Executive Order -- Improving Performance of Federal Permitting and Review of Infrastructure Projects
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IMPROVING PERFORMANCE OF FEDERAL PERMITTING
AND REVIEW OF INFRASTRUCTURE PROJECTS
By the authority vested in me as President by the Constitution and the laws of the United States of America, and in order to significantly reduce the aggregate time required to make decisions in the permitting and review of infrastructure projects by the Federal Government, while improving environmental and community outcomes, it is hereby ordered as follows:
Section 1. Policy. (a) To maintain our Nation's competitive edge and ensure an economy built to last, the United States must have fast, reliable, resilient, and environmentally sound means of moving people, goods, energy, and information. In a global economy, we will compete for the world's investments based in significant part on the quality of our infrastructure. Investing in the Nation's infrastructure provides immediate and long-term economic benefits for local communities and the Nation as a whole.
The quality of our Nation's infrastructure depends in critical part on Federal permitting and review processes, including planning, approval, and consultation processes. These processes inform decision-makers and affected communities about the potential benefits and impacts of proposed infrastructure projects, and ensure that projects are designed, built, and maintained in a manner that is consistent with protecting our public health, welfare, safety, national security, and environment. Reviews and approvals of infrastructure projects can be delayed due to many factors beyond the control of the Federal Government, such as poor project design, incomplete applications, uncertain funding, or multiple reviews and approvals by State, local, tribal, or other jurisdictions. Given these factors, it is critical that executive departments and agencies (agencies) take all steps within their authority, consistent with available resources, to execute Federal permitting and review processes with maximum efficiency and effectiveness, ensuring the health, safety, and security of communities and the environment while supporting vital economic growth.
To achieve that objective, our Federal permitting and review processes must provide a transparent, consistent, and predictable path for both project sponsors and affected communities. They must ensure that agencies set and adhere to timelines and schedules for completion of reviews, set clear permitting performance goals, and track progress against those goals. They must encourage early collaboration among agencies, project sponsors, and affected stakeholders in order to incorporate and address their interests and minimize delays.
They must provide for transparency and accountability by utilizing cost-effective information technology to collect and disseminate information about individual projects and agency performance, so that the priorities and concerns of all our citizens are considered. They must rely upon early and active consultation with State, local, and tribal governments to avoid conflicts or duplication of effort, resolve concerns, and allow for concurrent rather than sequential reviews. They must recognize the critical role project sponsors play in assuring the timely and cost-effective review of projects by providing complete information and analysis and by supporting, as appropriate, the costs associated with review. And, they must enable agencies to share priorities, work collaboratively and concurrently to advance reviews and permitting decisions, and facilitate the resolution of disputes at all levels of agency organization.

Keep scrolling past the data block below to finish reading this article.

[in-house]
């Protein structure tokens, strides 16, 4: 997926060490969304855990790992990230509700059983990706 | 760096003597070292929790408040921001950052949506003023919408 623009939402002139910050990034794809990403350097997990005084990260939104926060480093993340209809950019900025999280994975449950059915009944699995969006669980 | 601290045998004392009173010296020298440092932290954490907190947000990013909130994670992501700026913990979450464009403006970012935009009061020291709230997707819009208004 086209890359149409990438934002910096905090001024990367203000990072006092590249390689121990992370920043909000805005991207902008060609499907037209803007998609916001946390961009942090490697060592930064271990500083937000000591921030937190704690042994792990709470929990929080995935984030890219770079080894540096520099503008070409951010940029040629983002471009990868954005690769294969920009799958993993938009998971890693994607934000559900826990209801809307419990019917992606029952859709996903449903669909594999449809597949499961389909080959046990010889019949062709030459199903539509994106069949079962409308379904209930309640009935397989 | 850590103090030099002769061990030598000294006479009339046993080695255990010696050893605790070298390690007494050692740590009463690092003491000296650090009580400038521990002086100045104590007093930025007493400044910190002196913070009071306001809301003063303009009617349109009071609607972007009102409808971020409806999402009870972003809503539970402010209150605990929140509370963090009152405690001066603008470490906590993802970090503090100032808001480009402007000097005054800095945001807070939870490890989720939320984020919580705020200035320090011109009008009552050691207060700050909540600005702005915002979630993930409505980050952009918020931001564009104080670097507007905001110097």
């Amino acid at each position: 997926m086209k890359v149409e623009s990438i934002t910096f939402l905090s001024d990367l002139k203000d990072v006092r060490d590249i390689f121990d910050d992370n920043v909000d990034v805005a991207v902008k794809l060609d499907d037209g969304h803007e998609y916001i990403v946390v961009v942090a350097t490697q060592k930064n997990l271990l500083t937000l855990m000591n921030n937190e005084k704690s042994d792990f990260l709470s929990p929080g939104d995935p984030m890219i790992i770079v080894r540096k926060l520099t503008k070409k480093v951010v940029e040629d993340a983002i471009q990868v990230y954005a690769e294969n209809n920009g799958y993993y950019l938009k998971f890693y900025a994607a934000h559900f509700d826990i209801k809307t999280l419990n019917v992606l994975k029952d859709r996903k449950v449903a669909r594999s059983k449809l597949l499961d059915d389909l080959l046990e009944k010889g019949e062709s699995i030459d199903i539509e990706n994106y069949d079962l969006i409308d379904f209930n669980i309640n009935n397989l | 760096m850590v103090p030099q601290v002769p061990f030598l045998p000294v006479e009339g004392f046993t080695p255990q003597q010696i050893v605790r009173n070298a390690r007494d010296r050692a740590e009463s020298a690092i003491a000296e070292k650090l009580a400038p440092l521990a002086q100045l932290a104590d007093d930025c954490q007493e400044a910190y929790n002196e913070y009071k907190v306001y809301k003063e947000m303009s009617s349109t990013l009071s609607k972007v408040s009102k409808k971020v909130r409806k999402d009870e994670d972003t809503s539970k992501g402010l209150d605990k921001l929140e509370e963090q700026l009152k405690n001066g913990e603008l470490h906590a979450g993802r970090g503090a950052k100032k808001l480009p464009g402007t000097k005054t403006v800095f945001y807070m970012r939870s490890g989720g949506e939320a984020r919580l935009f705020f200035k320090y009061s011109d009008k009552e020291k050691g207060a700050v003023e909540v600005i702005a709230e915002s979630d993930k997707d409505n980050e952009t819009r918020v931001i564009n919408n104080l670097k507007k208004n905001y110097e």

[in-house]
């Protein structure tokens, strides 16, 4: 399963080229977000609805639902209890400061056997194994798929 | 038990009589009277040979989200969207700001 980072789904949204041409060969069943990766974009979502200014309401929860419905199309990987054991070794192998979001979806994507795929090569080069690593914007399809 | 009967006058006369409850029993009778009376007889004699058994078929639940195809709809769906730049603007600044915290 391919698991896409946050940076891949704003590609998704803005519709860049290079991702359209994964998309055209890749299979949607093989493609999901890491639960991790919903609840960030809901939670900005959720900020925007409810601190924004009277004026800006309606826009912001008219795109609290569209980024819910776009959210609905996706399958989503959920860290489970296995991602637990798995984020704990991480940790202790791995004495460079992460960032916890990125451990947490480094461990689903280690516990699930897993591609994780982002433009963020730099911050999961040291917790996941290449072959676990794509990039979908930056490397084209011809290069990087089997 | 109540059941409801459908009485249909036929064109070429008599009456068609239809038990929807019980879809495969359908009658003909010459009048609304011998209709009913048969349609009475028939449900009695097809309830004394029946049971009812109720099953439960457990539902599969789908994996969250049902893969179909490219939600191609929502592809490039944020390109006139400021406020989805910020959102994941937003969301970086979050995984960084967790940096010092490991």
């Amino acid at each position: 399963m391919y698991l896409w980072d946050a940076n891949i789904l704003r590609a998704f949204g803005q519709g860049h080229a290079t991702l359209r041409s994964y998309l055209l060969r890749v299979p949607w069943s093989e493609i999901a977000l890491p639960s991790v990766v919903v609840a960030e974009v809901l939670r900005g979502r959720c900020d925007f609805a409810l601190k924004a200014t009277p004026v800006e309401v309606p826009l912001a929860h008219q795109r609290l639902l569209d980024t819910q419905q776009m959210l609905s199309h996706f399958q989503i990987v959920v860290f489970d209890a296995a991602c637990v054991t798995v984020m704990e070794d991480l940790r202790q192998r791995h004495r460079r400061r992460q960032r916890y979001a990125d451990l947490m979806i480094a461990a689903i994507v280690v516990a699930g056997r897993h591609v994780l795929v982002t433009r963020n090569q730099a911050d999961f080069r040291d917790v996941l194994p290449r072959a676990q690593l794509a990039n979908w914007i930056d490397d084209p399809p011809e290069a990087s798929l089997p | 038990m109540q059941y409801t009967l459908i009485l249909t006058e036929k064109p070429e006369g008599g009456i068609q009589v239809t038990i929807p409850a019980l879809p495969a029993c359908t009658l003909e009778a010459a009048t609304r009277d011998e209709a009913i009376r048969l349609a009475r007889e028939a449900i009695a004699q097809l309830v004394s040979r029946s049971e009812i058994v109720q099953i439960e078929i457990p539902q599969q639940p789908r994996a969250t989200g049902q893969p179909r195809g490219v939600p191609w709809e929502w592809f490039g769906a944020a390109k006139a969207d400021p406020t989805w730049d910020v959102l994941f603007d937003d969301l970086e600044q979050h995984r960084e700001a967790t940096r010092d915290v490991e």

Each of these elements must be incorporated into routine agency practice to provide demonstrable improvements in the performance of Federal infrastructure permitting and review processes, including lower costs, more timely decisions, and a healthier and cleaner environment. Also, these elements must be integrated into project planning processes so that projects are designed appropriately to avoid, to the extent practicable, adverse impacts on public health, security, historic properties and other cultural resources, and the environment, and to minimize or mitigate impacts that may occur. Permitting and review process improvements that have proven effective must be expanded and institutionalized.
(b) In advancing this policy, this order expands upon efforts undertaken pursuant to Executive Order 13580 of July 12, 2011 (Interagency Working Group on Coordination of Domestic Energy Development and Permitting in Alaska), Executive Order 13563 of January 18, 2011 (Improving Regulation and Regulatory Review), and my memorandum of August 31, 2011 (Speeding Infrastructure Development Through More Efficient and Effective Permitting and Environmental Review), as well as other ongoing efforts.
Sec. 2. Steering Committee on Federal Infrastructure Permitting and Review Process Improvement. There is established a Steering Committee on Federal Infrastructure Permitting and Review Process Improvement (Steering Committee), to be chaired by the Chief Performance Officer (CPO), in consultation with the Chair of the Council on Environmental Quality (CEQ).
(a) Infrastructure Projects Covered by this Order. The Steering Committee shall facilitate improvements in Federal permitting and review processes for infrastructure projects in sectors including surface transportation, aviation, ports and waterways, water resource projects, renewable energy generation, electricity transmission, broadband, pipelines, and other such sectors as determined by the Steering Committee.
(b) Membership. Each of the following agencies (Member Agencies) shall be represented on the Steering Committee by a Deputy Secretary or equivalent officer of the United States:
(i) the Department of Defense;
(ii) the Department of the Interior;
(iii) the Department of Agriculture;